'Broken Bow' Reviewed By Press & Fans

By Caillan
September 26, 2001 - 10:21 AM

The latest batch of 'Broken Bow' reviews posted online all have their reservations about aspects of the new series, but if there's one thing they seem to agree on, it's that Enterprise tries to be a little bit different from traditional Star Trek.

Here's a roundup of what the reviewers, made up of both members of the press as well as fans, had to say about the series premiere:

  • Ron Wertheimer at the New York Times wrote that "Enterprise, the fifth series in the Star Trek universe, gets back to basics, then improves on them. [...] The new one has fun introducing its characters to the technology that Kirk and company took for granted, like warp-speed flight, phaser guns with settings for only stun and kill and nick-of-time beam-me-up transport. But it has more fun introducing you to these new characters, starting with Capt. Jonathan Archer and the Vulcan science officer, T'Pol." Wertheimer's full take is available to read here.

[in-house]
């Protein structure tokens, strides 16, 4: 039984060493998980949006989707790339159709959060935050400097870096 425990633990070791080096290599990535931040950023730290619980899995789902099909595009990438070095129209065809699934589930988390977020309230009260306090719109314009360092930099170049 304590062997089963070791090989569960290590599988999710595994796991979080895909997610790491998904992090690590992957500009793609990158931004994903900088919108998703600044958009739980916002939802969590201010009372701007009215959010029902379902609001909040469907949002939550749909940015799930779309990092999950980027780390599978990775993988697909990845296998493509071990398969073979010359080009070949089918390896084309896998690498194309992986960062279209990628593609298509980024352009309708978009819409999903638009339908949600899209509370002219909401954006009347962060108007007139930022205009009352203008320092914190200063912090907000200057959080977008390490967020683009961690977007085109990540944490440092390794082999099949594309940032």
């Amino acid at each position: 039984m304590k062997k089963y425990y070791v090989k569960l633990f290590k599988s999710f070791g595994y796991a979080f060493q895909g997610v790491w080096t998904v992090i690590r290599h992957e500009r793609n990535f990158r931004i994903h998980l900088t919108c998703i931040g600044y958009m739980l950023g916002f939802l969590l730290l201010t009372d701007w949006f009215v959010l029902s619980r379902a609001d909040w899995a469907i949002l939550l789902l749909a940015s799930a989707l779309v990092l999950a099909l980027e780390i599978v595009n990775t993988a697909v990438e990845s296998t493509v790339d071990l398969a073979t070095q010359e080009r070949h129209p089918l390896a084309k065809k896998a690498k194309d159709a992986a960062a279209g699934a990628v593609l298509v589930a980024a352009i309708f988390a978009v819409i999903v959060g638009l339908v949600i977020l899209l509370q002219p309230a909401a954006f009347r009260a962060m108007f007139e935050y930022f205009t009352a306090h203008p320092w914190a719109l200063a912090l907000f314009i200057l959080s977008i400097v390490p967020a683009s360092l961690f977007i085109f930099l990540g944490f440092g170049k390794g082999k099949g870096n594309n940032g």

• Although the Chicago Sun- Times's Phil Rosenthal felt that some of the pilot's dialogue was wooden, he said that "this Enterprise's voyages look to be satisfying, accompanied by a wide-eyed sense of adventure and a welcome sense of humour as these new space travellers are introduced to what we all know are phasers, transporters and the like." The full review can be found here.

  • "In the wake of DS9's less than stellar ratings and the widespread apathy towards Voyager, Enterprise may be the best hope for revitalizing the moribund Star Trek universe in a very, very long time," wrote Cinescape's Mark A. Altman. Although Altman had serious reservations about the series's opening theme, which he described as "one of the worst renditions of one of the most inane songs I've ever heard," he lavished praise on the cast.